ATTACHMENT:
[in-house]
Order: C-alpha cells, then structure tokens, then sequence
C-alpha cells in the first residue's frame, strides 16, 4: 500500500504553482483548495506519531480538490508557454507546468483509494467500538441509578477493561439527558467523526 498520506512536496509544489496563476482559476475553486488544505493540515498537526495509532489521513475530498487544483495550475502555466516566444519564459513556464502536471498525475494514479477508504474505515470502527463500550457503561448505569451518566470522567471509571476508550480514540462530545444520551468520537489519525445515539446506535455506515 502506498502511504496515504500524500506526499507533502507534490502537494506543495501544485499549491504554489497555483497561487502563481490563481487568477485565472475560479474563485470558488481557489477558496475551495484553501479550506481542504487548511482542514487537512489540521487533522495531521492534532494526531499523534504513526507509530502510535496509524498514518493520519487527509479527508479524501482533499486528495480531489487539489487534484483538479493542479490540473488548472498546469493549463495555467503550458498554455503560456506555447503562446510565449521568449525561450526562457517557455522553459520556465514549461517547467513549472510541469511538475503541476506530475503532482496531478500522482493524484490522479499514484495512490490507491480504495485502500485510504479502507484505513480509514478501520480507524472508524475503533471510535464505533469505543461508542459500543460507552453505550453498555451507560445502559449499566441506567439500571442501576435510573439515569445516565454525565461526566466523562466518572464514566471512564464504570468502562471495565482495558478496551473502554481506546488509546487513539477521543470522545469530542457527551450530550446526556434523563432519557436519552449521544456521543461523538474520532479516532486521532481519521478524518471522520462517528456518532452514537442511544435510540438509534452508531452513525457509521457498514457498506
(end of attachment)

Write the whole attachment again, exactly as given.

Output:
[in-house]
Order: C-alpha cells, then structure tokens, then sequence
C-alpha cells in the first residue's frame, strides 16, 4: 500500500504553482483548495506519531480538490508557454507546468483509494467500538441509578477493561439527558467523526 498520506512536496509544489496563476482559476475553486488544505493540515498537526495509532489521513475530498487544483495550475502555466516566444519564459513556464502536471498525475494514479477508504474505515470502527463500550457503561448505569451518566470522567471509571476508550480514540462530545444520551468520537489519525445515539446506535455506515 502506498502511504496515504500524500506526499507533502507534490502537494506543495501544485499549491504554489497555483497561487502563481490563481487568477485565472475560479474563485470558488481557489477558496475551495484553501479550506481542504487548511482542514487537512489540521487533522495531521492534532494526531499523534504513526507509530502510535496509524498514518493520519487527509479527508479524501482533499486528495480531489487539489487534484483538479493542479490540473488548472498546469493549463495555467503550458498554455503560456506555447503562446510565449521568449525561450526562457517557455522553459520556465514549461517547467513549472510541469511538475503541476506530475503532482496531478500522482493524484490522479499514484495512490490507491480504495485502500485510504479502507484505513480509514478501520480507524472508524475503533471510535464505533469505543461508542459500543460507552453505550453498555451507560445502559449499566441506567439500571442501576435510573439515569445516565454525565461526566466523562466518572464514566471512564464504570468502562471495565482495558478496551473502554481506546488509546487513539477521543470522545469530542457527551450530550446526556434523563432519557436519552449521544456521543461523538474520532479516532486521532481519521478524518471522520462517528456518532452514537442511544435510540438509534452508531452513525457509521457498514457498506